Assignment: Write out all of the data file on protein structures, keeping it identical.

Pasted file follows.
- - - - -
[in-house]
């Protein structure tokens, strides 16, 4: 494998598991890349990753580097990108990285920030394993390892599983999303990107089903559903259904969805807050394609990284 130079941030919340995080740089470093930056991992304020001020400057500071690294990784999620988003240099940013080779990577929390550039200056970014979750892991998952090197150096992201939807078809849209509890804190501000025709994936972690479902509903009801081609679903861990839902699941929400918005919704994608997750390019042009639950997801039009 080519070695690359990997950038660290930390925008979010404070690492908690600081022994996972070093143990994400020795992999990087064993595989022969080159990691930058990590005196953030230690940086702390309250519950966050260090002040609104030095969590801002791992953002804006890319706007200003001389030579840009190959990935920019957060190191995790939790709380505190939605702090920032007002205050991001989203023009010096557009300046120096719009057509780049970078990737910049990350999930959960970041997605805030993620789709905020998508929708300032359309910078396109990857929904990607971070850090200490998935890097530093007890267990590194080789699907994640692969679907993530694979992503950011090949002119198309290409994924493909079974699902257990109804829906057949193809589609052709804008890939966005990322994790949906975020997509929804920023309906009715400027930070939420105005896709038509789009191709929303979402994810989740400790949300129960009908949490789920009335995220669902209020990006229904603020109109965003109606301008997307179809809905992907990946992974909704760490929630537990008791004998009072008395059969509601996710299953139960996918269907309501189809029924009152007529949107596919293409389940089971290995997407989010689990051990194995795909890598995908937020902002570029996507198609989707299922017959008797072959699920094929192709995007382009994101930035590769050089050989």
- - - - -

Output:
[in-house]
């Protein structure tokens, strides 16, 4: 494998598991890349990753580097990108990285920030394993390892599983999303990107089903559903259904969805807050394609990284 130079941030919340995080740089470093930056991992304020001020400057500071690294990784999620988003240099940013080779990577929390550039200056970014979750892991998952090197150096992201939807078809849209509890804190501000025709994936972690479902509903009801081609679903861990839902699941929400918005919704994608997750390019042009639950997801039009 080519070695690359990997950038660290930390925008979010404070690492908690600081022994996972070093143990994400020795992999990087064993595989022969080159990691930058990590005196953030230690940086702390309250519950966050260090002040609104030095969590801002791992953002804006890319706007200003001389030579840009190959990935920019957060190191995790939790709380505190939605702090920032007002205050991001989203023009010096557009300046120096719009057509780049970078990737910049990350999930959960970041997605805030993620789709905020998508929708300032359309910078396109990857929904990607971070850090200490998935890097530093007890267990590194080789699907994640692969679907993530694979992503950011090949002119198309290409994924493909079974699902257990109804829906057949193809589609052709804008890939966005990322994790949906975020997509929804920023309906009715400027930070939420105005896709038509789009191709929303979402994810989740400790949300129960009908949490789920009335995220669902209020990006229904603020109109965003109606301008997307179809809905992907990946992974909704760490929630537990008791004998009072008395059969509601996710299953139960996918269907309501189809029924009152007529949107596919293409389940089971290995997407989010689990051990194995795909890598995908937020902002570029996507198609989707299922017959008797072959699920094929192709995007382009994101930035590769050089050989």